She added that this should emphasise the implementation of the National Gender Policy at all levels, such as at constituency, regional and national levels, in order to ensure that gender responsive policies and programmes do not leave anyone out and that development strongly addresses people's strategic and practical gender needs.
“I would also like to emphasise here that ensuring gender equality and women empowerment as fundamental dimensions of advancing human development is our collective responsibility.”
She urged attendees to act as the advocates for a multi-sectoral approach for gender equality and women empowerment programmes in Namibia and to adopt a gender perspective when making decisions, formulating policies, allocating resources, and especially in parliament when reflecting on new draft legislation.
“Equally, a gender perspective is necessary in our planning and budgeting processes, both at national and regional levels. We should not become narrow or mechanical in our approach, but rather emulate the words of Kofi Annan who said: 'Gender equality is more than a goal in itself. It is a precondition for meeting the challenge of reducing poverty, promoting sustainable development and building good governance',” she said.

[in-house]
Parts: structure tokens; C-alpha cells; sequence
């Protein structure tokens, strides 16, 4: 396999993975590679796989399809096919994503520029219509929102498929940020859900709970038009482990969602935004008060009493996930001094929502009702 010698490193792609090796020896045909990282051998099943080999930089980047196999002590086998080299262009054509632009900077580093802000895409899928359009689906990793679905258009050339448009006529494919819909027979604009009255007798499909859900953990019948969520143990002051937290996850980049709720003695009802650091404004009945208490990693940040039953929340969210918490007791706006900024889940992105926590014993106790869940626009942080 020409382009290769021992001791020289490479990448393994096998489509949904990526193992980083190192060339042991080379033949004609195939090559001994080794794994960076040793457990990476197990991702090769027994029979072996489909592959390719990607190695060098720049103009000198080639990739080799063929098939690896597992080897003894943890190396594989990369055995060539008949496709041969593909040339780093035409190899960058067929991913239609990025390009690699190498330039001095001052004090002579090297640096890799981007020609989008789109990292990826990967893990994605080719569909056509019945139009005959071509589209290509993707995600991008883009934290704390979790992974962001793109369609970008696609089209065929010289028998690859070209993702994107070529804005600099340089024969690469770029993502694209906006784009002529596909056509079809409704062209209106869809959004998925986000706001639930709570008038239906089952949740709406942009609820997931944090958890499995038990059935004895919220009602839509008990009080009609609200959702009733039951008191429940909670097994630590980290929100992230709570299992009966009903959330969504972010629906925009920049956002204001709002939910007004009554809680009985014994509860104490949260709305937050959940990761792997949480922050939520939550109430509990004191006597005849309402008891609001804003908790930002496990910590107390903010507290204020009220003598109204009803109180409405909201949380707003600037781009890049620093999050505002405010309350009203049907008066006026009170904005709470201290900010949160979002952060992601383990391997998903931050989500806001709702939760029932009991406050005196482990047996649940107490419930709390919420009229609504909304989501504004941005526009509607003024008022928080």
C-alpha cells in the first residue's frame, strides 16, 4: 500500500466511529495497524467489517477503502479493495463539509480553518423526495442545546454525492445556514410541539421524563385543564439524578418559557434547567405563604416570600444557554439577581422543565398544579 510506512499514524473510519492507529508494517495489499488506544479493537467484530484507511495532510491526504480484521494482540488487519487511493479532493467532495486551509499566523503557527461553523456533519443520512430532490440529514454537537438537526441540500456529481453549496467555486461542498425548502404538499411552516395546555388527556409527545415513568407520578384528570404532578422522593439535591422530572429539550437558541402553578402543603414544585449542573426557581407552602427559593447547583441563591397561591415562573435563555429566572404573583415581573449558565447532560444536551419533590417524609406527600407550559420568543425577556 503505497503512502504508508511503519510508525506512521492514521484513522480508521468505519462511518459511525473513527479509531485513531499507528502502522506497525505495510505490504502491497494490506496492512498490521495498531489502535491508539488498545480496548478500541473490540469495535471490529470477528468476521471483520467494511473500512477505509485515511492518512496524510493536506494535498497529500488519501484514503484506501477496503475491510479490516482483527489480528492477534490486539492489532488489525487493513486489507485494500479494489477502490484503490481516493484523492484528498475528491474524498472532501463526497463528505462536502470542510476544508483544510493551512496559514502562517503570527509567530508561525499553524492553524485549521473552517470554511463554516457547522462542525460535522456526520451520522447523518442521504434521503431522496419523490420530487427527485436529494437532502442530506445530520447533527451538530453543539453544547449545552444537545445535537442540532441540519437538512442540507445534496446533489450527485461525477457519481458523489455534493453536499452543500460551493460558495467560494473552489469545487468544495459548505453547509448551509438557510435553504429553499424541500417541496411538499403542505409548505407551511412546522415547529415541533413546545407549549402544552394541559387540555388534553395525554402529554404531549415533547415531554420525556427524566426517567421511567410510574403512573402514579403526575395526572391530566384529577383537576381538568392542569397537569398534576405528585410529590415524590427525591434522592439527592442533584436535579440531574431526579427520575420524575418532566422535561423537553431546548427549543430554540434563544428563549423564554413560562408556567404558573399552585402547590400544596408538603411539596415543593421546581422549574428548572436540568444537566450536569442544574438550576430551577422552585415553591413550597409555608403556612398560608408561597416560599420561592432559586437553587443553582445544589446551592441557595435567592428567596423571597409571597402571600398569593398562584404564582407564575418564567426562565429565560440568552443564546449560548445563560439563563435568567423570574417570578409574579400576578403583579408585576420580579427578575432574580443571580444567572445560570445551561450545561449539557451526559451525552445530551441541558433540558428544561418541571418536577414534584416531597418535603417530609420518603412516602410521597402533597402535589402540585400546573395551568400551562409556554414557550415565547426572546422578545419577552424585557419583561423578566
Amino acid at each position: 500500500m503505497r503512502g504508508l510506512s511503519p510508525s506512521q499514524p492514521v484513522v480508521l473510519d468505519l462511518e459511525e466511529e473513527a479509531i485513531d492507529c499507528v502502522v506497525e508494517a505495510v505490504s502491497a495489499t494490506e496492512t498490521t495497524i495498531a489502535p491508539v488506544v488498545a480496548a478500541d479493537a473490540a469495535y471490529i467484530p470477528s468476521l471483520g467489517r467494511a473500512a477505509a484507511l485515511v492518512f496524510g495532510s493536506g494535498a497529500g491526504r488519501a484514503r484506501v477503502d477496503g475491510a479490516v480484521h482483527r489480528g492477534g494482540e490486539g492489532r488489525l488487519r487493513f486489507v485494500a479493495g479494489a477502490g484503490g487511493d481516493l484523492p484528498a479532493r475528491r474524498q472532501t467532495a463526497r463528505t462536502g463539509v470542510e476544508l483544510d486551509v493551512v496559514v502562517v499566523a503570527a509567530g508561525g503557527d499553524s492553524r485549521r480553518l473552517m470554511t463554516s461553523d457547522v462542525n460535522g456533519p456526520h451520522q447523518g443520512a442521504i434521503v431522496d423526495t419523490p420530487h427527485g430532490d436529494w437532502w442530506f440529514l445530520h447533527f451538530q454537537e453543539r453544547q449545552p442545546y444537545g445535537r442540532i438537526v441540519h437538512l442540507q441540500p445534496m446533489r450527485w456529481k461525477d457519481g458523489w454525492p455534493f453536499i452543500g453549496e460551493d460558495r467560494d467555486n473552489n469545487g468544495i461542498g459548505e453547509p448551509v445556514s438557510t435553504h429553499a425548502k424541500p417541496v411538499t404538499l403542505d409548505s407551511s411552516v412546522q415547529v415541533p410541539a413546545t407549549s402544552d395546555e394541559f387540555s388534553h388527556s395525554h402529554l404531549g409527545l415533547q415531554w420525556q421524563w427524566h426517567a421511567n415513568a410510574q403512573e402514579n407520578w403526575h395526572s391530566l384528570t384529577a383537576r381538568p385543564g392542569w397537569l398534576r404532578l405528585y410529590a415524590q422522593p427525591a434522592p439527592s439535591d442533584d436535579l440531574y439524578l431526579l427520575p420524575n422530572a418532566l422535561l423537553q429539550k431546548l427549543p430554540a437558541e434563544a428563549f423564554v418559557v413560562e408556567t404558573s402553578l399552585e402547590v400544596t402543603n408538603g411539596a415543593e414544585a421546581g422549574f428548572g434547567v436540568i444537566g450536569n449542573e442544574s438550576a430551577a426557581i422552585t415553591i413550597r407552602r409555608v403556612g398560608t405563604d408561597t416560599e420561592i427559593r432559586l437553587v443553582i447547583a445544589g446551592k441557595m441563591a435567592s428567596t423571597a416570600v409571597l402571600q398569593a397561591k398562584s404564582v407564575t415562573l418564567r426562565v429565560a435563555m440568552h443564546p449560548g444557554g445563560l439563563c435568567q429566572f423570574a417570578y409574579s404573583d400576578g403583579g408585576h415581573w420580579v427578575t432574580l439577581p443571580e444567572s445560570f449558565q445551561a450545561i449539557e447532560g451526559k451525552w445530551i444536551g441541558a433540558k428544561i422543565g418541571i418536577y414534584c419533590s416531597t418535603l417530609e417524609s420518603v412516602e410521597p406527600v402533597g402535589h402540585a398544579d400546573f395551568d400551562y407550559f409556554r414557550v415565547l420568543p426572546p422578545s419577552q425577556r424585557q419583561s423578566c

On the flip side, the Communications Regulatory Authority of Namibia (CRAN) was ranked first with 35 out of 40 points.
The justice ministry scored two out of 40, with a Mozambican state institution scoring the lowest with zero points out of 40.
The MISA survey was based on two categories of 20 points each, with the first evaluating accessibility and presence of credible and updated public information on government and public institution websites and social media platforms.
The second category measured the effective handling of requests for information to determine the ease in which public information is obtained.
For the request for information category, CRAN achieved 20 out of 20 points and it scored 15 out of 20 for its website presence.